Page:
Santa Monica City Hall (File photo)

Santa Monica, for about a century, has been a hub of major technological innovation.

For much of the 20th century, Santa Monica was where some of the most important advances in aviation and aeronautics technology happened. Before the war, the first plane to fly around the globe was designed and built here.

Now, at the start of the 21st century, Santa Monica is at the center of a new, greener technological revolution.

Unlike the engineers employed by aviation and aeronautics industries that called Santa Monica home in the middle of last century, Santa Monica’s new crop of innovators aren’t trying to circumnavigate the world by plane or design better missiles. They are focused on finding solutions to the problems we face in our day-to-day lives, whether it’s by making it easier to get to work without driving, finding a sitter for your dog while you’re on vacation, or even connecting caregivers with homebound seniors.

Santa Monica is home to hundreds of tech startups and we are attracting more and more talented entrepreneurs with potentially world-changing ideas to our city every month.

With all this happening in our backyard, Santa Monica is in a unique position to harness the creative energy of “Silicon Beach” to help bring City Hall into the 21st century, using technology to lower the barriers to civic engagement for all those who live, work, and play in Santa Monica.

Santa Monica is, in many ways, miles ahead of other cities when it comes to offering innovative ways to engage local government. The People’s Academy, the social media campaign surrounding plans to rethink Lincoln Boulevard, and the city’s new open data portal are all examples of Santa Monica taking steps to change the way we engage with City Hall.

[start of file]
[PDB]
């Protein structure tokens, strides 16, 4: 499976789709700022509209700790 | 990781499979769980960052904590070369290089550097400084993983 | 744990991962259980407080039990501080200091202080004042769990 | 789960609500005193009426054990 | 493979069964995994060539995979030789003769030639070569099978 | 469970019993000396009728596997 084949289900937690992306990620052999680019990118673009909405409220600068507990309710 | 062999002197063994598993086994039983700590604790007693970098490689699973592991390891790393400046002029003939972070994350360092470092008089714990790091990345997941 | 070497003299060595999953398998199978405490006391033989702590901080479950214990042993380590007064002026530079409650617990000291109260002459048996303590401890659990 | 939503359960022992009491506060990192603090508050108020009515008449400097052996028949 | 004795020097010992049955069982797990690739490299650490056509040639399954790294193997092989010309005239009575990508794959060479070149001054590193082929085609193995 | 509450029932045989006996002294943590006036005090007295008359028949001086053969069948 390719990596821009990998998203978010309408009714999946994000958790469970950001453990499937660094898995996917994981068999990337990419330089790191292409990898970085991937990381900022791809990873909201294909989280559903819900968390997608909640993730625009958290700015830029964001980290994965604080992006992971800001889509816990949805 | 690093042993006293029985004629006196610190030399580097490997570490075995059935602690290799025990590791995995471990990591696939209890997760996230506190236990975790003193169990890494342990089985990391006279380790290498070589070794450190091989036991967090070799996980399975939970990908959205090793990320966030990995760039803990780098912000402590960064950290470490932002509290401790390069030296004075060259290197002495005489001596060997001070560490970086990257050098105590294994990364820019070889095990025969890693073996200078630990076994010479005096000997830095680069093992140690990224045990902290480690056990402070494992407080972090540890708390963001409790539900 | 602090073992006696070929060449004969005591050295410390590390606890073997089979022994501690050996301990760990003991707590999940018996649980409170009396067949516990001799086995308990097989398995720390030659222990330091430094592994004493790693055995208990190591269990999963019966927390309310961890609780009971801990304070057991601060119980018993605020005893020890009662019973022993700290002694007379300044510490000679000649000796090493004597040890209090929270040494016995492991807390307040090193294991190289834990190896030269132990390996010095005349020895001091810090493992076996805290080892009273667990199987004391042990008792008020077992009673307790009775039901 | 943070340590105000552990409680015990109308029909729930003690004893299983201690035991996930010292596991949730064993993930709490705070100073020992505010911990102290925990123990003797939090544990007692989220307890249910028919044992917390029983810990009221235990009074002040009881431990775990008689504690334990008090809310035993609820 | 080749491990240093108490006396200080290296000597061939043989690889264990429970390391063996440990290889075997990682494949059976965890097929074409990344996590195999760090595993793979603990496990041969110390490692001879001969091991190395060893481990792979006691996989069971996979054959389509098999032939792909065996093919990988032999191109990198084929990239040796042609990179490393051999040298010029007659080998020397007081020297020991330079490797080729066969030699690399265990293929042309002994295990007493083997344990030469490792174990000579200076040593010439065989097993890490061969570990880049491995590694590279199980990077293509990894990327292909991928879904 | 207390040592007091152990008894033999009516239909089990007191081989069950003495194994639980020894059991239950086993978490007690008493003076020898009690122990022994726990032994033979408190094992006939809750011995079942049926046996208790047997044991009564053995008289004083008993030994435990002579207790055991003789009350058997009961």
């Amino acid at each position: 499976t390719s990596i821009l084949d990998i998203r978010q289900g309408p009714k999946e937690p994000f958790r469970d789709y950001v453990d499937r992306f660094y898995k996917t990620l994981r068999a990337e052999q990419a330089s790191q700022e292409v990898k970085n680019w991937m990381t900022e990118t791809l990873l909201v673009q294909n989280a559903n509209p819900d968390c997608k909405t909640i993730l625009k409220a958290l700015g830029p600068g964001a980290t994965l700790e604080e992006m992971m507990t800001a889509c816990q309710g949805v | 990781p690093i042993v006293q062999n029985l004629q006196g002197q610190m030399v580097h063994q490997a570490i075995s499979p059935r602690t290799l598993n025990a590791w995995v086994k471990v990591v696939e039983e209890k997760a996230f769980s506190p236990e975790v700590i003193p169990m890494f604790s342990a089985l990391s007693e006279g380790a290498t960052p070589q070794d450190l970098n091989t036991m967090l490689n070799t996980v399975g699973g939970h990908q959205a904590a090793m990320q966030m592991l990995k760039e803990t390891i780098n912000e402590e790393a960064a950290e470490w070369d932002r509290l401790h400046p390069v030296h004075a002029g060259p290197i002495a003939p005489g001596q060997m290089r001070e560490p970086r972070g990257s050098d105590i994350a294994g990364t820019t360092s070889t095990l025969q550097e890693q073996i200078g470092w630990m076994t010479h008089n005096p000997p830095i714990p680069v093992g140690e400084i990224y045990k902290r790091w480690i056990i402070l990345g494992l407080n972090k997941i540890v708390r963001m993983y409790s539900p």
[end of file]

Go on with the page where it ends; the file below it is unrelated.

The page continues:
Video and audio archives for the City Council, Planning Commission, and other important meetings are readily available online for anyone to access any time. So are the agendas for these meetings.

Still, to many who are trying to get a career off the ground, starting a family, or otherwise busy building a life in Santa Monica, the public process can appear cumbersome, byzantine, and downright inscrutable.

Nowhere is that more apparent than at a City Council meeting, the stage where many important debates have been playing out, whether it’s about zoning or the future of AirBnB.

The barriers to participate in these public debates are often prohibitive for many, except those with the most permissive schedules. The process selects out people who, for whatever reason, can’t be at City Hall at 5 p.m. on any given Tuesday and can’t afford to wait around for hours to speak for two minutes.

Not to mention how difficult it is for anyone juggling a life to even keep abreast of the many issues debated and decided on at the various boards and commissions.

Civic participation is still, at all levels of government around the world, an overwhelmingly analog process in an increasingly digital age. As a result, more and more voices are being left out of important discussions about their future.

While this is a global problem, Santa Monica, with its deep pool of talent, its culture of robust civic engagement, and the desire to bring new people to the table, can be the place where the solution to this problem begins.

Our civic discourse only benefits from diversity, and the more members of the community our leaders can hear from – whether they live, work, visit, or run a business here – before important decisions are made, the better our government becomes.

By Lizzy Tooke, Cynthia Rose, Juan Matute, Judy Abdo, Carl Hansen on behalf of Santa Monica Forward.

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